It’s a wonder I wasn’t heckled more in elementary school over this, but one of my prized possessions back then was a Pigs in Space lunchbox. Every day as I opened it up to take out my peanut butter sandwich, Town House crackers and plastic thermos full of whole milk, I enjoyed the company of some favorite characters from “The Muppet Show.”
The popular sketch was a parody of “Star Trek” and featured a pig-shaped spaceship named the “Swinetrek,” hurtling through the galaxy with its bumbling porcine crew.
The characters’ names were larded with puns. Of course there was First Mate Piggy, with her trademark golden locks of hair — “curls before swine,” you might say. The Captain, Link Hogthrob, played up his dopey, matinee-idol role with panache. The name “Link” was a nod not only to Luke Skywalker, but also to a beloved breakfast sausage.
Dr. Julius Strangepork — an elderly scientist with a German accent — rounded out the crew, with an obvious homage to Peter Sellers’ madman, Dr. Strangelove. Jim Henson was shameless at stuffing “The Muppet Show” with pop culture gags, and the day I figured out all the Pigs in Space references was one of the banner intellectual triumphs of my childhood.
While “The Muppet Show” ended in the ‘80s, you’ll be surprised to learn that pigs are back in the air, flying high and causing chaos once again.
I read a story on Metro News about a woman who boarded a U.S. Airways flight out of Connecticut last month, carrying an emotional-support pig. As it turns out, the animal caused so much commotion before the plane took off that the passenger was asked to leave. During boarding, other people on the flight complained about the smelly and noisy animal, which caused one man so much distress that he had to cling to his therapy goat.
The woman was toting her pig, not in a poke, but on a leash. Nevertheless, it apparently ran squealing up and down the aisle. No doubt the 70-pound Wilbur was panicking in these unfamiliar surroundings, desperately searching for Charlotte — his emotional-support spider — to tell him that everything would be OK because he is “Some Pig.”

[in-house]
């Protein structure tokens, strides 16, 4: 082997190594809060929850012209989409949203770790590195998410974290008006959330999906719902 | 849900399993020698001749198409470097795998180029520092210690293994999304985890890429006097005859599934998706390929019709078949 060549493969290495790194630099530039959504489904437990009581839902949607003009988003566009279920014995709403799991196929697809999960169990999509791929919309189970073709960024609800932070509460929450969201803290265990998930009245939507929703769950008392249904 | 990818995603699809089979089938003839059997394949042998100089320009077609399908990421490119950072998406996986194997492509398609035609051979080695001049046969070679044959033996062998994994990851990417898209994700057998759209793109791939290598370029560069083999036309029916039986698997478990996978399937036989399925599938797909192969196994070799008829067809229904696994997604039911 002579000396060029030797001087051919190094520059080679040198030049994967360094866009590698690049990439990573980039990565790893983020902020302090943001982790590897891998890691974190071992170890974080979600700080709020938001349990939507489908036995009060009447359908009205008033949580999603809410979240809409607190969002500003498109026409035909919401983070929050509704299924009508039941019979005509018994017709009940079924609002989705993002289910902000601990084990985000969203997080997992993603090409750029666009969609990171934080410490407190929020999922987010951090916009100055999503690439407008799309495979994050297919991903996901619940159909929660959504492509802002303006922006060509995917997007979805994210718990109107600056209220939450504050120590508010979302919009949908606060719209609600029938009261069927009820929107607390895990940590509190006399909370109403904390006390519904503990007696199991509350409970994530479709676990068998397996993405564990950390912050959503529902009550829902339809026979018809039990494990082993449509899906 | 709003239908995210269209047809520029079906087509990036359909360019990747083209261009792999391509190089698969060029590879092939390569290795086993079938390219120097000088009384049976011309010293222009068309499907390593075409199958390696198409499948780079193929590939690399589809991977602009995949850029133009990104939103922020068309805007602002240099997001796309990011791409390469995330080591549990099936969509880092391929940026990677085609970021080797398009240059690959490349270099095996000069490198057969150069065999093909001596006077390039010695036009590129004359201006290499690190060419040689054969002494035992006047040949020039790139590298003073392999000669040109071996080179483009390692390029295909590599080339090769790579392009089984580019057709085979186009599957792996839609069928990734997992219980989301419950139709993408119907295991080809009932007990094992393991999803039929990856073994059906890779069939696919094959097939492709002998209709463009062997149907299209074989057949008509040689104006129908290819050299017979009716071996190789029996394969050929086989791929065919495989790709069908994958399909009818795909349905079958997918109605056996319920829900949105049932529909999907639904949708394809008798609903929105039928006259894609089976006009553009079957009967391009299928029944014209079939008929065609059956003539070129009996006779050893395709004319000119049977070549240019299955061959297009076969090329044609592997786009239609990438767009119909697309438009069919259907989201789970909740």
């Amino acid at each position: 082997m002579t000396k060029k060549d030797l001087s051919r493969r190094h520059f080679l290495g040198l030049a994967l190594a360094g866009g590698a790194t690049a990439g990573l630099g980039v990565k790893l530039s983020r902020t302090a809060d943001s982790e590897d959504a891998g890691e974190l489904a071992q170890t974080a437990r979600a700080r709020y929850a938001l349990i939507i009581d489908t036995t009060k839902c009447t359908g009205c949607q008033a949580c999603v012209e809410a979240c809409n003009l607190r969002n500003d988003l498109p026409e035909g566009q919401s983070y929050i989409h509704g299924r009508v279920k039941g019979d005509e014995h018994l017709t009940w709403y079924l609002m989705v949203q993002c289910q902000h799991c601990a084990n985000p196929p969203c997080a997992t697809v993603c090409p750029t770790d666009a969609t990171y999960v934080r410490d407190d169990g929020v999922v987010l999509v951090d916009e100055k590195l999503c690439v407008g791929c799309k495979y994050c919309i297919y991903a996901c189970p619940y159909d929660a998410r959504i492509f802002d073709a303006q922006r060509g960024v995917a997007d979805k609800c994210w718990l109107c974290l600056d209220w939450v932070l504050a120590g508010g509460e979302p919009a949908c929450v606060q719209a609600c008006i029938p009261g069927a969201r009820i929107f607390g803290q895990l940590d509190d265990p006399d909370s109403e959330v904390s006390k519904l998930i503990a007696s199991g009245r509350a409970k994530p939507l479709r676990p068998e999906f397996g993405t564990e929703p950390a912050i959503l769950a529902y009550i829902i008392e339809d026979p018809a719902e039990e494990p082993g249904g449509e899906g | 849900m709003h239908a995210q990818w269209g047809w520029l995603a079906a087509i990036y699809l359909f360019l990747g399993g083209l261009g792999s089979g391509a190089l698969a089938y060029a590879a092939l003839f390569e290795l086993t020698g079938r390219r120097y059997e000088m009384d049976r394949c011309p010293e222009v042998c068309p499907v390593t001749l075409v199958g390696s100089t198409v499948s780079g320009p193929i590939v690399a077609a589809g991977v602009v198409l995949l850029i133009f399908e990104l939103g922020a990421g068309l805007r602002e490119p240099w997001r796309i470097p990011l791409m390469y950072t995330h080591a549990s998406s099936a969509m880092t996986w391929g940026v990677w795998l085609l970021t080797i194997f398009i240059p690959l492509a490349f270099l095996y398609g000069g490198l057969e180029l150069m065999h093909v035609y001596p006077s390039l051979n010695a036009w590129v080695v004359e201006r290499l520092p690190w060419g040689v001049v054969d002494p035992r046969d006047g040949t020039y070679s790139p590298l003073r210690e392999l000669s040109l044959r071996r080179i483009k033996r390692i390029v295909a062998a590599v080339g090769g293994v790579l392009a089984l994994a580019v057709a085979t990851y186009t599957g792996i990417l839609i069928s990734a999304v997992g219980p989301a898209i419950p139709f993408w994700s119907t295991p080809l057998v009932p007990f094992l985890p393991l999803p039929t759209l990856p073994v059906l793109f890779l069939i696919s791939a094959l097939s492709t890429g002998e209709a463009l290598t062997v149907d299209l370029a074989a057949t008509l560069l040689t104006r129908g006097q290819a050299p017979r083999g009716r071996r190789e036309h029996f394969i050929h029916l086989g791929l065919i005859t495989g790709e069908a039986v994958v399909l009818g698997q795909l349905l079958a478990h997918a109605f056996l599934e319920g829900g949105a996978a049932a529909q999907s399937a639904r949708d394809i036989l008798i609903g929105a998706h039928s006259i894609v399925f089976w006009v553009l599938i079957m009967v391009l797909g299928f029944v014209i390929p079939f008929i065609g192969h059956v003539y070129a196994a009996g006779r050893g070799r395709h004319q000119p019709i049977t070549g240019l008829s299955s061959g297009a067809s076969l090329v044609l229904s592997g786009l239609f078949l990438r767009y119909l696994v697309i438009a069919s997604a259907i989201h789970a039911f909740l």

And let’s not rush to assume that Charlotte herself didn’t have the jitters. If you’re a spider on board a 747 about to leave Connecticut, you might be disoriented and quite possibly needing your emotional-support housefly. Of course, when it comes to spiders and houseflies, the line between emotional support and comfort food is probably thin indeed.
But Clax, you say, don’t forget that houseflies are creatures with feelings, too. Yes, I suppose that’s true, but I have to draw the line somewhere. If I get down to writing about emotional-support mitochondria, people will accuse me of not taking this subject seriously.
I can see the trailer now. Samuel L. Jackson and Julianna Margulies are back in the air — this time protecting a man who witnessed a murder in a BBQ restaurant. The assassin wants his witness out of the picture, so as the man boards a plane to fly to the trial, Boss Hogg smuggles a crate onboard. Just when the aircraft has reached cruising altitude, the villain releases his killer “Pigs on a Plane.” Coming soon to a theater or meat locker near you.
I realize that emotional support animals perform a great service, but the more our culture outsources its mental health care to pigs, ducks, squirrels and whatnot, the harder it will be to maintain decorum in public. Therapy dogs I can handle, but emotional support pigs may be going too far. You might say “the remedy is worse than the disease,” to quote Sir Francis Bacon.
By the time you read this, the annual visit of the therapy dogs to Harding’s library will be over. Each year, the lovable canines arrive to be petted, scratched and doted upon, offering a warm respite for students overstressed from finals and end-of-the-term projects. But if you missed the dogs, I suggest you wander up to the second floor, where you’ll find the library’s permanent sources of emotional nourishment. You can check them out anytime. Happy holidays!
Story provided by Oliver McAteer of Metro News.
Link provided by Ken Hammes, late of Harding University.
Title suggested by Nick Boone.
“Snakes on a Plane” reference suggested by Larry Hunt.
Emotional support provided by Mom.